I’m back from (a fantastic) honeymoon and working on King under the Mountain once again. Apologies that there were no real updates – I was on the other side of the world for a month!
In development news, in addition to the point light system detailed earlier, I’ve been working on “outdoor” lighting, to illuminate the outdoor areas of the game compared to indoors and underground. Even more excitingly, I’ve also added the basics of a day/night cycle, where this lighting changes colour throughout the game day. As with nearly everything in the engine, the values used are open to modding by being stored in a simple JSON file, which will allow people to change the brightness, colours and times of the phases of the sunlight shown.
Light from outside bleeds inwards over a distance (as shown with the area on the right in the video). The goal is to tie this into game mechanics with how well lit areas are for the characters in the game to be able to “see” to perform actions.
I’d like to add a direction to the sunlight that changes throughout the day (simulating the sun rising, moving and setting) and shadows, but I think this will do for now while I concentrate on getting other basic systems in place to have something playable.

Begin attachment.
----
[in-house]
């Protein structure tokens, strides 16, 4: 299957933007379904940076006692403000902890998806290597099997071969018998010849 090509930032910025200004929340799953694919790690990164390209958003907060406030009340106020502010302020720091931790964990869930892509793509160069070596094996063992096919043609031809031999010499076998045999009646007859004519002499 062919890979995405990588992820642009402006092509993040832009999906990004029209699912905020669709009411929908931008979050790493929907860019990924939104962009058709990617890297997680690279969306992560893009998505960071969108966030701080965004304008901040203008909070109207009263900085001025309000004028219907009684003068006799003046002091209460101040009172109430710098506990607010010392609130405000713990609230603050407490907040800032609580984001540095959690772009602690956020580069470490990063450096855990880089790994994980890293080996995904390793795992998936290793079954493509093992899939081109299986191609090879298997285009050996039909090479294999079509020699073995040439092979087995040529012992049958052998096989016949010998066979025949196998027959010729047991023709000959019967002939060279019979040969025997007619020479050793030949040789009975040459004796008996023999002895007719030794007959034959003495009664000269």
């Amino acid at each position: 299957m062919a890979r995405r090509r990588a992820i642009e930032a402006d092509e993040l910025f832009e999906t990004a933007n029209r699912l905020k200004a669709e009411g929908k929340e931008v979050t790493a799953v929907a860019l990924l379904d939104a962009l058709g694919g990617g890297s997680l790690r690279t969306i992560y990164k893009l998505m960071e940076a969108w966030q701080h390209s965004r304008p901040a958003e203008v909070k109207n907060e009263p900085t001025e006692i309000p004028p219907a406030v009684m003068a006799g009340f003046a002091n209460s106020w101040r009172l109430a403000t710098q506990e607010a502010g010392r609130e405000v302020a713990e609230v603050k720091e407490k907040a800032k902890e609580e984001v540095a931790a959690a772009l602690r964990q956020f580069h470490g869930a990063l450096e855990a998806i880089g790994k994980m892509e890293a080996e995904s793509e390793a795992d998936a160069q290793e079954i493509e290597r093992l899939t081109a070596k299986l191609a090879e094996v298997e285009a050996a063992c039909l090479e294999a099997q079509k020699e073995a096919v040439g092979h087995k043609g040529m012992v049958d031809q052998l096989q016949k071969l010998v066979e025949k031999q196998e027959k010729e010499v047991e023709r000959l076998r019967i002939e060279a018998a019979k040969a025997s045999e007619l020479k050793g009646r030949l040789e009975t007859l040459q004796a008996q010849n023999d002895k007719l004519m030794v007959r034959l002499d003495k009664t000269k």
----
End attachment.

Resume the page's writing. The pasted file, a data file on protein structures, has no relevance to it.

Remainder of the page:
In other news, I’ve started outsourcing some creative work to some very skilled artists and composers and I can’t wait to share more details with you very soon!
This blog has started a short way into development of King under the Mountain so I’ll use this post to bring you up to speed on where we’re at.
For those interested in the technologies being used, King under the Mountain is written in Java using the LibGDX framework. LibGDX allows you to cross-compile your game for deployment on many different target platforms, so a port to mobile/tablet is a possibility in the future but for now the project is aiming at PC only. LibGDX is also a wrapper aroung LWJGL, which is a lower-level library and the one used to most notably create Minecraft.
The very first “working” version of the game was to get the concepts of the 2D world and “walls” working correctly. As I’m drawing inspiration from Prison Architect and a lot of older tile-based games, of course the game world in King under the Mountain is tile-based. The very first problem to tackle was the fact that as the game involves digging into the side of a mountain, I do not want walls next to each other to look like this: